The recoil is lighter than an M-14 or a FAL, but certainly more than an AKM, or AR.




I shot it with an ACOG on it. I shot it with an Aimpoint on it, and I shot it with its own iron sights. Believe it or not, I think I prefer it with the iron sights. They are quite capable. 

Though at the end of the day, I left the Aimpoint on it. I think I am going to try a T-1 micro Aimpoint next. But I am still thinking a 1-5x scope would be the right choice for this carbine. 

Man, this thing is fun to shoot. I just realized I burned up $70 worth of ammo today, and even though I am not a wealthy man, it was totally worth it. FUN! 


I wouldn't hesitate in an instant to face the zombies with this thing. 



Disassembly is a snap, and anyone familiar with military rifles should be able to master the nuances of this one in about ten minutes. Unlike the AR family, there's only one take down pin. 

The rest of the rifle fits together into four major sub-assemblies: The lower trigger housing, the stock, the receiver, and the bolt/bolt carrier. 

I should add the barrel, as it's designed to be quick changed by the end user in less than ten minutes. However, I don't have any spare barrels, nor the requisite torque wrench, so I'll just leave that be for now. 



This thing is wicked cool. I wish I could carry it with me every where I go. Bambi's in big trouble next year. 



Chapter 2:

Then one day - something happened:

I woke up early on a Saturday that had far too many things planned, and despite this, launched into a complete disassembly of the SCAR with one thought in mind. 

Paint it green.


This had actually been on my mind since before I had ever bought one. 

Originally I had toyed with the idea of doing olive drab with black, but I have an AR-15 in that scheme, and I didn't want to become predictable. 

Eventually I decided on foliage green as I spend as much time in the sage of Eastern Washington, as I do in the fir covered hills of Western Washington. 

It seemed a good balance of both. I'm really happy with how it turned out. Baking the finish on the plastic parts was SCARy. (yuk.) 

I baked them at 220 degrees for two hours versus 300 degrees for one hour on the metal parts. Not sure if the Moly Resin actually "cures" at this temp, but it never came off, and the plastic didn't melt, so...


The foliage green thing was neat for about a year, and then I read on the internet how FDE rifles were inherantly more accurate than other colors, so I tested that out by painting it with Norrell's again. They were right! This thing shoots much more accuratly now. I swear. I would have bought an FDE SCAR originally, but when I bought mine ANY color was rarer than the proverbial Hen's Teeth, and I have never really cared much for the tri-color, almost gold anodized look of the factory FDE rifles. I probably would have over shot it with moly resin anyway for a uniform color, so I'm really right where I'd likely be anyhow.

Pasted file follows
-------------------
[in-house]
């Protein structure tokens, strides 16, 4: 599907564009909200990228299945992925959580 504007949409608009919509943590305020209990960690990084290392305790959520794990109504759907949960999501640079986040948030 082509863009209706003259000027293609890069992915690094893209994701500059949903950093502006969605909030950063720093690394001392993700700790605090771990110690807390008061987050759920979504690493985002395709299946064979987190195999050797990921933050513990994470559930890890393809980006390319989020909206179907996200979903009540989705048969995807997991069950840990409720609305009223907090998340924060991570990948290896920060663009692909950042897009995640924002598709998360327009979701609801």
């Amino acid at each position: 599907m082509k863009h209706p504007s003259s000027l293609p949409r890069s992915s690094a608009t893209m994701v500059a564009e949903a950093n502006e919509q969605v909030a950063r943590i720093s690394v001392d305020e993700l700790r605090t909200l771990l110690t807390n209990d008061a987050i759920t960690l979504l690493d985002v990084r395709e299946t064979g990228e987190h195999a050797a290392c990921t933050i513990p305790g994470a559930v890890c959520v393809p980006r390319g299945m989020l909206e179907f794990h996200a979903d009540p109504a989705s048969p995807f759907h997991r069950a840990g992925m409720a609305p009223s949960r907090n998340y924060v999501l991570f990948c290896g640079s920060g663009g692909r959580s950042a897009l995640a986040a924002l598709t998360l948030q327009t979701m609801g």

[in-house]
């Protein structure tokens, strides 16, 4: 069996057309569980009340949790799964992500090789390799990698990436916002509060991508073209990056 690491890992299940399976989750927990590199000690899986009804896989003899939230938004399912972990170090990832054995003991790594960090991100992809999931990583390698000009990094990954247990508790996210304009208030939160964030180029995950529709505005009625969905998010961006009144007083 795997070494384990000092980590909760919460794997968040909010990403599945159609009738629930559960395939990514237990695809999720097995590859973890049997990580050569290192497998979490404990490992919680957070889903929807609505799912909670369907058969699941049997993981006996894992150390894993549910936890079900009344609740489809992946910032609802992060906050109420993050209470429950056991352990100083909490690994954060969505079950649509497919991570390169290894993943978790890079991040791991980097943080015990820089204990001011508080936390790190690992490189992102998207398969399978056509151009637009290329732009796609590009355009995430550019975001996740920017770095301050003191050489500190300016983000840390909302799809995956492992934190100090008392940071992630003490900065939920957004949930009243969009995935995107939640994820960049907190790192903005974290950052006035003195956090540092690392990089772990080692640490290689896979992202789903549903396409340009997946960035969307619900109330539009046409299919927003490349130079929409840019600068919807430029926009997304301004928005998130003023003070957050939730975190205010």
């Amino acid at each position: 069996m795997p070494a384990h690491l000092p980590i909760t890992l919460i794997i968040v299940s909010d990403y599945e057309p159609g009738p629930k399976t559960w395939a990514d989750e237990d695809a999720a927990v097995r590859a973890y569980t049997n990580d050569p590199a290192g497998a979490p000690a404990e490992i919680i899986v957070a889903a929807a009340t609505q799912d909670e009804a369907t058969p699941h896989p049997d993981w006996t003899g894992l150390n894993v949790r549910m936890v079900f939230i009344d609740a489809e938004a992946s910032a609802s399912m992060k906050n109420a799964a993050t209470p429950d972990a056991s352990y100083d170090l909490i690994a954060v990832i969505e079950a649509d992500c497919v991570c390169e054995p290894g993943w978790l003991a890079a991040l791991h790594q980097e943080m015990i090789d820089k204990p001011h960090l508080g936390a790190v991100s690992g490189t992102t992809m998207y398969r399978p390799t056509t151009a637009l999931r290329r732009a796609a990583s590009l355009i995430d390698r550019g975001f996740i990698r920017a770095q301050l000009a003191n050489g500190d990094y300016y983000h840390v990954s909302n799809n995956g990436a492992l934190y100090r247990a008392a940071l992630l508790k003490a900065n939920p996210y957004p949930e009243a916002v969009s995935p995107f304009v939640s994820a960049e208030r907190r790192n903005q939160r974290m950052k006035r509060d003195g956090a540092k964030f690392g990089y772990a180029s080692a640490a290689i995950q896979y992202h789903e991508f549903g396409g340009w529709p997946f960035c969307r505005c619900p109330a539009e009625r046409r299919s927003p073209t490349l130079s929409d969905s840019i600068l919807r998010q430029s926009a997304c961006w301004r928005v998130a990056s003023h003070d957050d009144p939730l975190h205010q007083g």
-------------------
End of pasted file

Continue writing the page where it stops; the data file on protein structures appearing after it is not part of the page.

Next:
That's it in the Norrell's tan at the top of this page.


Regardless of color, these are amazingly excellent rifles, and as I type this, I've got close to 3000 rounds through mine, and it still impresses me like the day it was new.

If you are reading this wondering if you should get one, I'd say go for it. They ARE spendy, and magazines are pricey, but it's worth it. I just wish our armed forces would jump whole hog on it. At least the Infantry types. The REMF's and pogues behind the lines can carry their 5.56mm mouse guns, but the point of the spear should have something with more "Ooomph". That was the concenses back when I was in the Marines half my life ago, and I still think it's the case today.

If only it had a bayonet lug...


I ended up selling it during the crazy days of early 2013. I didn't want to, but I couldn't resist the cash offers folks kept making me. I saved the money, and hoped to buy another once things settled down a bit.


Then, when they did, I bought TWO more - another black one, and a REAL FDE one.


I replaced the stocks on both with KDG SAS ACR adapters, as I never really liked "the boot", and thought the ACR's stock the best part of that design.

Also shown here is a IR PRO Hunter Thermal site I was evaluating once upon a time.

Excellent, though expensive piece of kit. I passed on it, as I just don't really have a lot of need for hunting at night around here.

FDE Scar at a local gravel pit.